Power in Philanthropy
Power in Philanthropy
This series, presented in partnership with the National Committee for Responsive Philanthropy, aims to explore popular concepts in philanthropy—such as risk, capacity building, and public leadership—through the lens of power and equitable outcomes.

It’s no secret that family foundations must navigate family dynamics. But while it may seem counterintuitive, opening up governance structures and decision-making processes to non-family members can actually make it easier to do so. Barr Foundation’s Jim Canales and Barbara Hostetter talked about their own experiences with sharing governance power in an earlier piece in this series. Here’s how it has worked for us at the Nathan Cummings Foundation.

When Nathan Cummings left his estate to the foundation with no donor intent in 1985—an unusual move at that time—it posed an enormous challenge for the Cummings family, which had never run a family business or otherwise worked together. Each had their own careers and passions. The new board came together to make business agreements for the first time, empowered by the donor to operate as an intergenerational philanthropy. Its members had to not only agree on the foundation’s mission, its grantmaking programs, and hiring professional staff, but also make thoughtful decisions about values, such as a commitment to democratic values and social justice, changing systems, and taking risks.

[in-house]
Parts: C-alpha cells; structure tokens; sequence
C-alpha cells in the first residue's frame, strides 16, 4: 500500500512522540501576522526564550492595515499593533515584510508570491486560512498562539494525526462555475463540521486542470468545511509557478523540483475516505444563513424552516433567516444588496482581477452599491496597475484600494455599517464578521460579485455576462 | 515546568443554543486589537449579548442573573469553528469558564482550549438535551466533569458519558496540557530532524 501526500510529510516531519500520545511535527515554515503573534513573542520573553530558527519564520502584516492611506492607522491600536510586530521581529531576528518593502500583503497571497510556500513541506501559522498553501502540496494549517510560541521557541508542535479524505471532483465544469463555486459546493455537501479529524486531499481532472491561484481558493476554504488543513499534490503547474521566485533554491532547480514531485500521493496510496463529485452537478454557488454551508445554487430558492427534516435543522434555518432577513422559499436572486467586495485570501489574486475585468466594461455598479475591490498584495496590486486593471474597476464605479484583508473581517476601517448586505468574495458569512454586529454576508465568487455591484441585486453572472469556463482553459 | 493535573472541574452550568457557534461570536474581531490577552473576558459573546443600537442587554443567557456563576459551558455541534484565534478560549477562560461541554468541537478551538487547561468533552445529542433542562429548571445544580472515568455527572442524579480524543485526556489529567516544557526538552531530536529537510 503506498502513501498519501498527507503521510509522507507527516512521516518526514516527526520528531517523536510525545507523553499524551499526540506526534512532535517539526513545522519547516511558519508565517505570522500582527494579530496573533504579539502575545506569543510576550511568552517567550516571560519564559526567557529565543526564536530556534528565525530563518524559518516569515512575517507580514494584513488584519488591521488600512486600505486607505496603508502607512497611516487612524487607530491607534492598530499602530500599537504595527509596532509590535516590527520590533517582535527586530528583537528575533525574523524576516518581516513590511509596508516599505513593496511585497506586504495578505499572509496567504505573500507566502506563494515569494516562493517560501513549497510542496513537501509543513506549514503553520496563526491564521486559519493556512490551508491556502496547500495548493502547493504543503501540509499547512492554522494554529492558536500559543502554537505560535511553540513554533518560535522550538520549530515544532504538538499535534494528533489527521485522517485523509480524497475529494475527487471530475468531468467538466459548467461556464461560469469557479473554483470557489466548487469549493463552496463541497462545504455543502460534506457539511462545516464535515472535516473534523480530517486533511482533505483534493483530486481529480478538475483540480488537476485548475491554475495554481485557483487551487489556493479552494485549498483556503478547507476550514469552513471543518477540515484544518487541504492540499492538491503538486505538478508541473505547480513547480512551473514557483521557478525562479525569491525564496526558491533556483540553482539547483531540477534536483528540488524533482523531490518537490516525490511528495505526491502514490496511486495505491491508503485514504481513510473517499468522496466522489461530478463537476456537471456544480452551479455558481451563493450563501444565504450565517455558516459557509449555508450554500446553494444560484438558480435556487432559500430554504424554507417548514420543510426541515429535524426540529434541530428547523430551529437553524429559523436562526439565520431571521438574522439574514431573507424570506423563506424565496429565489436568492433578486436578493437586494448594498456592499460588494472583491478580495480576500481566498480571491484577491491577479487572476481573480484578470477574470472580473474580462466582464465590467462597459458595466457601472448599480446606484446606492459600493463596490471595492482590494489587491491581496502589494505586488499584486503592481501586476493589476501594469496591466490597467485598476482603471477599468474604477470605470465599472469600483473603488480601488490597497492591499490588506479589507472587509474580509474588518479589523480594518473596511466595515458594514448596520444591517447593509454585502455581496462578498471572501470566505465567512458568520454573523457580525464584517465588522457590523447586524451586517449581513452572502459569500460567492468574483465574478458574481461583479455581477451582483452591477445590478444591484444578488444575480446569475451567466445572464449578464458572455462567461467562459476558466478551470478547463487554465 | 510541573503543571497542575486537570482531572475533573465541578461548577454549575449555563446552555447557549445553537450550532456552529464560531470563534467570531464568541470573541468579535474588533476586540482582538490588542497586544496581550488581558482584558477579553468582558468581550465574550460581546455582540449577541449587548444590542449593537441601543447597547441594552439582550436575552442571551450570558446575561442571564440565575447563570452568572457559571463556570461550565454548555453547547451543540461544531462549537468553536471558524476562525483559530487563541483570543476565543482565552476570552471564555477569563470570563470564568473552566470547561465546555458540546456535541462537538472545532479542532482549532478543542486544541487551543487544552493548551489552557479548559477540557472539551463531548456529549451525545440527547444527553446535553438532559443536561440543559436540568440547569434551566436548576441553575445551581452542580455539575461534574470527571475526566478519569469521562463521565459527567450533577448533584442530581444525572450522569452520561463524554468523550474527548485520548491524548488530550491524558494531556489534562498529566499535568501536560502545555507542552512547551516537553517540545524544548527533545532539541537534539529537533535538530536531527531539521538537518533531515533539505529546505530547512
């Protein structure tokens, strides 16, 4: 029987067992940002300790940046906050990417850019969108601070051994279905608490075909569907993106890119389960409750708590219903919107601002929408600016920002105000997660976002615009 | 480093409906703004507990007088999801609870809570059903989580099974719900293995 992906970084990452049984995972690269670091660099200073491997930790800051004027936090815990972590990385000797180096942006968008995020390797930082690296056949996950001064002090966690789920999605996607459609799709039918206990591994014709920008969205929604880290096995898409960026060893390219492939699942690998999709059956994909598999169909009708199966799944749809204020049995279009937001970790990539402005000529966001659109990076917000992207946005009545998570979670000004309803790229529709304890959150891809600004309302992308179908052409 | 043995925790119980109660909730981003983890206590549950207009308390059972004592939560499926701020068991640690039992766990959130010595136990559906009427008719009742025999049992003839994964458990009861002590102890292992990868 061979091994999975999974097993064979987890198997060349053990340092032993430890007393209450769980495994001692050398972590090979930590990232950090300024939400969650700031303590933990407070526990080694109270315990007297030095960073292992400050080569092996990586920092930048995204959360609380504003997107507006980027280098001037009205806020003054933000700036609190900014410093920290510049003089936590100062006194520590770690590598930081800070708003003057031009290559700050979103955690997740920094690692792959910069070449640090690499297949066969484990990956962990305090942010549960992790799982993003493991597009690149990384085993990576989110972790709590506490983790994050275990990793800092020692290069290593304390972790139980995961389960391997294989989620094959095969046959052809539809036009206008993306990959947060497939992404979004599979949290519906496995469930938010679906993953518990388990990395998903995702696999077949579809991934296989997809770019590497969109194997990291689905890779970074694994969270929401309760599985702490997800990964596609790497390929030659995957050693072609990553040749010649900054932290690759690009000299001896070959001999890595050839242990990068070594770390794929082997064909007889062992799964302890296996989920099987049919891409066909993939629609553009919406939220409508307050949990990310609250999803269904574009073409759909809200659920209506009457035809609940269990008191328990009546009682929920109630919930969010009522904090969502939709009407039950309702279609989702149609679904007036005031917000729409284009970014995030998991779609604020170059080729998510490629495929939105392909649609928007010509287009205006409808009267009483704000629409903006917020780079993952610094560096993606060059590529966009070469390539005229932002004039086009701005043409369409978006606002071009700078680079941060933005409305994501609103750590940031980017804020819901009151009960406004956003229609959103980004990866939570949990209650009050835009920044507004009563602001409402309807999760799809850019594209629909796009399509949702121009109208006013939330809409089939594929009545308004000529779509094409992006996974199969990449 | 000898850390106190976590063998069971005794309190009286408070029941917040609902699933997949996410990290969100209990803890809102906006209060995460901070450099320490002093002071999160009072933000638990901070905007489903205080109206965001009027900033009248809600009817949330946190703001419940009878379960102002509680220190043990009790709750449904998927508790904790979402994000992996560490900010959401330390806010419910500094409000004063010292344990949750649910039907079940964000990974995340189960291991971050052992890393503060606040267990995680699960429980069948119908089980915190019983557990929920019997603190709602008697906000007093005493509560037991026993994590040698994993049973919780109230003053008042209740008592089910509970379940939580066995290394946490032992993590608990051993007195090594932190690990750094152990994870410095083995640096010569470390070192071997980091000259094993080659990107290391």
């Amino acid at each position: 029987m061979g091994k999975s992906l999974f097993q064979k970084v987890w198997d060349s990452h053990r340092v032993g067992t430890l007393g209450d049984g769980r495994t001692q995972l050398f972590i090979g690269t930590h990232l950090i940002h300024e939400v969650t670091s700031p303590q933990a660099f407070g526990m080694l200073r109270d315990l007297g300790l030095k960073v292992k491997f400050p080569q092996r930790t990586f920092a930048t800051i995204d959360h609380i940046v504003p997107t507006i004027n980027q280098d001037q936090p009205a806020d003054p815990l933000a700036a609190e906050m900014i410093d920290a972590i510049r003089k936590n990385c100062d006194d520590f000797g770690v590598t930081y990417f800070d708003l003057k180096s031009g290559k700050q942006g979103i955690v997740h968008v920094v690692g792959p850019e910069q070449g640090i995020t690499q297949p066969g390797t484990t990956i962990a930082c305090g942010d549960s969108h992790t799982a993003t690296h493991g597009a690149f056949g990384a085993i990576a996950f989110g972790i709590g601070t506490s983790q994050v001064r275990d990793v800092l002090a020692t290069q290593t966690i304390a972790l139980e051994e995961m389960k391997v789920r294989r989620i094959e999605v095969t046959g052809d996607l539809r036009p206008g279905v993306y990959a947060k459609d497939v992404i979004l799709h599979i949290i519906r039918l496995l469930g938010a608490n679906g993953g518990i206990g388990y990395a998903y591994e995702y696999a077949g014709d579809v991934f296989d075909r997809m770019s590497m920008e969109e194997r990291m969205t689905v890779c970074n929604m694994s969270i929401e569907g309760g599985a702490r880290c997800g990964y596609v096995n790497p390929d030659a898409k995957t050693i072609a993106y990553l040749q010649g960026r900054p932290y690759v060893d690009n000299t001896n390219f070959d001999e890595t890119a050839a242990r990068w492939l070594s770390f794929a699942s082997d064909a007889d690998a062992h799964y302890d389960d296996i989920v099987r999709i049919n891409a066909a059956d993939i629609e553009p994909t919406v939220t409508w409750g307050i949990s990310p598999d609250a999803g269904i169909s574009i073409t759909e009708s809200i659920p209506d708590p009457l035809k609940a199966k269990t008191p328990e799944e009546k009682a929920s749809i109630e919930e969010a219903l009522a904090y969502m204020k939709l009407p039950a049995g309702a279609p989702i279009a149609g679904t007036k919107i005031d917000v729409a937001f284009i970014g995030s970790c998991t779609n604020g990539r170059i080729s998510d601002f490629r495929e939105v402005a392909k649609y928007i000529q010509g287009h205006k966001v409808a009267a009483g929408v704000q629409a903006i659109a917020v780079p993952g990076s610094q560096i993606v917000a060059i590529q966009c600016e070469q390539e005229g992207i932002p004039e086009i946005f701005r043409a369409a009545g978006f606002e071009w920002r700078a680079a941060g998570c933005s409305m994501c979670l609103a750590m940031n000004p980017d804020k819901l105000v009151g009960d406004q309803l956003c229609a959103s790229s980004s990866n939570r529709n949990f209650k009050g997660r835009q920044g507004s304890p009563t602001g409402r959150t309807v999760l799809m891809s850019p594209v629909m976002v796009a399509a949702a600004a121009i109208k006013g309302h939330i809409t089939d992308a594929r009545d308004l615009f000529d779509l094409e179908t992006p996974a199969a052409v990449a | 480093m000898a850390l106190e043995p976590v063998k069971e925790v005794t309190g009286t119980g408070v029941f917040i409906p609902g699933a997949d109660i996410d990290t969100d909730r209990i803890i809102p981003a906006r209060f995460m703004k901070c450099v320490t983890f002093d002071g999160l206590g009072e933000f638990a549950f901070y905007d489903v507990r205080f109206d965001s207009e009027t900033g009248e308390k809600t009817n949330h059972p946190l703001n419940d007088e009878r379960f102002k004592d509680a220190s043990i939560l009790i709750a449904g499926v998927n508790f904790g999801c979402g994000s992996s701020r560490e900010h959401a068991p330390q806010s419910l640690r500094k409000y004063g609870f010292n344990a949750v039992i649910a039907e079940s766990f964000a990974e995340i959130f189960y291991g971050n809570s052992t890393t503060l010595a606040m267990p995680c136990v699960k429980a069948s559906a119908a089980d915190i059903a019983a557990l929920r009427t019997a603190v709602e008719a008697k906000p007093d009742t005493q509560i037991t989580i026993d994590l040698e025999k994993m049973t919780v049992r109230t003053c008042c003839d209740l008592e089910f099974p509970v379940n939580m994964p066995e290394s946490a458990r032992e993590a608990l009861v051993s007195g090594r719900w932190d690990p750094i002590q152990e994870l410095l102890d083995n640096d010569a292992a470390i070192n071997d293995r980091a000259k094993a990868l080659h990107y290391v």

Filling In Expertise and Generational Gaps

Our first staff president, Charlie Halpern, and board chair, Nathan’s daughter Beatrice “Buddy” Cummings Mayer, decided to open up the board to non-family members, believing it would bring in governance and subject matter expertise, and help fill in important knowledge gaps. The addition of non-family trustees also helped reshape board dynamics. Board discussions became less emotional and more issue-oriented. Over the past 25 years, these “independent trustees,” as we now call them, have advised and helped resolve problems, mediating when necessary, and have pushed us to act for the greater public interest.

These experts and community leaders have also helped bridge the gaps between generations, sometimes serving as mentors to the younger generation as they have taken on more board leadership. For example, Jane M. Saks, president and artistic director of the arts and culture organization Project&, and chair of the Governance Committee, develops new leaders in the family who define their roles and vision as overlapping yet distinct from generations before. Independent trustees help the board integrate next-gen family members smoothly so that we can keep forward momentum.

Today, independent trustees share the same power and influence as family member trustees. In fact, they evaluate and recommend our family members for service as trustees, based on standard criteria and requirements.

Diversifying to Better Serve Mission

We wanted to ensure that we were aligning the foundation’s practice to its values of democracy, social justice, fairness, diversity, and community—all rooted in the Jewish tradition. So early on, we looked beyond the racial and ethnic profile that reflected our family make up when considering independent trustees. There was strong agreement among the family to intentionally seek out diverse perspectives and expand our network for board candidates, and we hired search firms to get results. Our board has since included women, people of color, Native Americans, people who identify as LGBTQ, and other under-represented perspectives in philanthropic boardrooms. These individuals offer deep knowledge of and experience with the communities and issues we focus on.